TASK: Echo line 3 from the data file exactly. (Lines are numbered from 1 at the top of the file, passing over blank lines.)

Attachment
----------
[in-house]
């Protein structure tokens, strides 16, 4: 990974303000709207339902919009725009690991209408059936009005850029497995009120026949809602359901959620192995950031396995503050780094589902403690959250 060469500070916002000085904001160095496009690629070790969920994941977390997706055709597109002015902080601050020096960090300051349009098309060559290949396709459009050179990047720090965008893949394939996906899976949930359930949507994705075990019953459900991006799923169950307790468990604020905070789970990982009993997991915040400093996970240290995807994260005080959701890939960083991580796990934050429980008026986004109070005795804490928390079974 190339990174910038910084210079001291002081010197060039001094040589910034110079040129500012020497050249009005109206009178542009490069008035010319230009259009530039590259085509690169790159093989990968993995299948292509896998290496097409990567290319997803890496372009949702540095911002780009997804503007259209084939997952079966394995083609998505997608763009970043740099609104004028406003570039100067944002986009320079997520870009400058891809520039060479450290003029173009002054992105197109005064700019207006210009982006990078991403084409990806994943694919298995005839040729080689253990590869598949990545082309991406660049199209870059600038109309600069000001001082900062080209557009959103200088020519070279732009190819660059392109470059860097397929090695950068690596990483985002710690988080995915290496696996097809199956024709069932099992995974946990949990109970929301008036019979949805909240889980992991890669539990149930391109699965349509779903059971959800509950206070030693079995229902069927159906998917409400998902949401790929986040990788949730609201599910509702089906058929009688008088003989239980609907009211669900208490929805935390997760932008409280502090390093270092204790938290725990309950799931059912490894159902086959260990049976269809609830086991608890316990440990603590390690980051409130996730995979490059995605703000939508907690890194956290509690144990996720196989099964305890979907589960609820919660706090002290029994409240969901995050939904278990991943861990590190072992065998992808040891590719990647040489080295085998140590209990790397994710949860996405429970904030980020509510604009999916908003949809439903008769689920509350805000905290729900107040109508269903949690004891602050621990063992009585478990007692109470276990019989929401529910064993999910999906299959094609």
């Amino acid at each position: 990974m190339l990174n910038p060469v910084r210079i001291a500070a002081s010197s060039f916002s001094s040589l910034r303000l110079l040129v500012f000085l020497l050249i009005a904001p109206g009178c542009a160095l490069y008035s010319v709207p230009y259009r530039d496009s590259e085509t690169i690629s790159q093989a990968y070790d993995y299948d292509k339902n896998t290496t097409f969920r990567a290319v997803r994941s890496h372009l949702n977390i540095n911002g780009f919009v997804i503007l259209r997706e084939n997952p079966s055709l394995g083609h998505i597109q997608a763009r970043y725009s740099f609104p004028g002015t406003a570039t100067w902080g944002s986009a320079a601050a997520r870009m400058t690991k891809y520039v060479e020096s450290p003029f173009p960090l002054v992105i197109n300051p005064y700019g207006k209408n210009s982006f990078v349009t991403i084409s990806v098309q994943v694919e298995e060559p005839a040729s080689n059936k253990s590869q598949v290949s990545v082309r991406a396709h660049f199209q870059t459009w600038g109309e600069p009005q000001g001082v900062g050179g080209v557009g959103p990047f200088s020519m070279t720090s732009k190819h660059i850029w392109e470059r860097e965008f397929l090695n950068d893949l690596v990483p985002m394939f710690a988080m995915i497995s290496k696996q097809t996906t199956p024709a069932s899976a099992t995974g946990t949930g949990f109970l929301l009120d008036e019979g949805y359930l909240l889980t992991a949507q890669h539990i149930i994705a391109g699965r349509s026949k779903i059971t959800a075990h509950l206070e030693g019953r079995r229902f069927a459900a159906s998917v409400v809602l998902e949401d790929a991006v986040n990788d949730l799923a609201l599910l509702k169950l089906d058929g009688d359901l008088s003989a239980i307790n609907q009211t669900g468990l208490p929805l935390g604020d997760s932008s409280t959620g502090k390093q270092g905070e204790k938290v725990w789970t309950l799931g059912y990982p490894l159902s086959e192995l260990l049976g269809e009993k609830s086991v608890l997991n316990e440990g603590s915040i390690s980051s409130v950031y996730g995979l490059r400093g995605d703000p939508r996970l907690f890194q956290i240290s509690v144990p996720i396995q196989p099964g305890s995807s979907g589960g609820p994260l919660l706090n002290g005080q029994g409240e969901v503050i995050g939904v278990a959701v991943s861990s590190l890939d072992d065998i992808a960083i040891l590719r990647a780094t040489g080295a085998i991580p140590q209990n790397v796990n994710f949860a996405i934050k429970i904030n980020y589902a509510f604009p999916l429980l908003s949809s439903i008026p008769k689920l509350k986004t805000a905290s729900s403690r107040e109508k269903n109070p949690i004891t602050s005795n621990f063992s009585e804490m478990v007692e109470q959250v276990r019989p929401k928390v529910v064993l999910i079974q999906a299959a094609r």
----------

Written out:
């Amino acid at each position: 990974m190339l990174n910038p060469v910084r210079i001291a500070a002081s010197s060039f916002s001094s040589l910034r303000l110079l040129v500012f000085l020497l050249i009005a904001p109206g009178c542009a160095l490069y008035s010319v709207p230009y259009r530039d496009s590259e085509t690169i690629s790159q093989a990968y070790d993995y299948d292509k339902n896998t290496t097409f969920r990567a290319v997803r994941s890496h372009l949702n977390i540095n911002g780009f919009v997804i503007l259209r997706e084939n997952p079966s055709l394995g083609h998505i597109q997608a763009r970043y725009s740099f609104p004028g002015t406003a570039t100067w902080g944002s986009a320079a601050a997520r870009m400058t690991k891809y520039v060479e020096s450290p003029f173009p960090l002054v992105i197109n300051p005064y700019g207006k209408n210009s982006f990078v349009t991403i084409s990806v098309q994943v694919e298995e060559p005839a040729s080689n059936k253990s590869q598949v290949s990545v082309r991406a396709h660049f199209q870059t459009w600038g109309e600069p009005q000001g001082v900062g050179g080209v557009g959103p990047f200088s020519m070279t720090s732009k190819h660059i850029w392109e470059r860097e965008f397929l090695n950068d893949l690596v990483p985002m394939f710690a988080m995915i497995s290496k696996q097809t996906t199956p024709a069932s899976a099992t995974g946990t949930g949990f109970l929301l009120d008036e019979g949805y359930l909240l889980t992991a949507q890669h539990i149930i994705a391109g699965r349509s026949k779903i059971t959800a075990h509950l206070e030693g019953r079995r229902f069927a459900a159906s998917v409400v809602l998902e949401d790929a991006v986040n990788d949730l799923a609201l599910l509702k169950l089906d058929g009688d359901l008088s003989a239980i307790n609907q009211t669900g468990l208490p929805l935390g604020d997760s932008s409280t959620g502090k390093q270092g905070e204790k938290v725990w789970t309950l799931g059912y990982p490894l159902s086959e192995l260990l049976g269809e009993k609830s086991v608890l997991n316990e440990g603590s915040i390690s980051s409130v950031y996730g995979l490059r400093g995605d703000p939508r996970l907690f890194q956290i240290s509690v144990p996720i396995q196989p099964g305890s995807s979907g589960g609820p994260l919660l706090n002290g005080q029994g409240e969901v503050i995050g939904v278990a959701v991943s861990s590190l890939d072992d065998i992808a960083i040891l590719r990647a780094t040489g080295a085998i991580p140590q209990n790397v796990n994710f949860a996405i934050k429970i904030n980020y589902a509510f604009p999916l429980l908003s949809s439903i008026p008769k689920l509350k986004t805000a905290s729900s403690r107040e109508k269903n109070p949690i004891t602050s005795n621990f063992s009585e804490m478990v007692e109470q959250v276990r019989p929401k928390v529910v064993l999910i079974q999906a299959a094609r």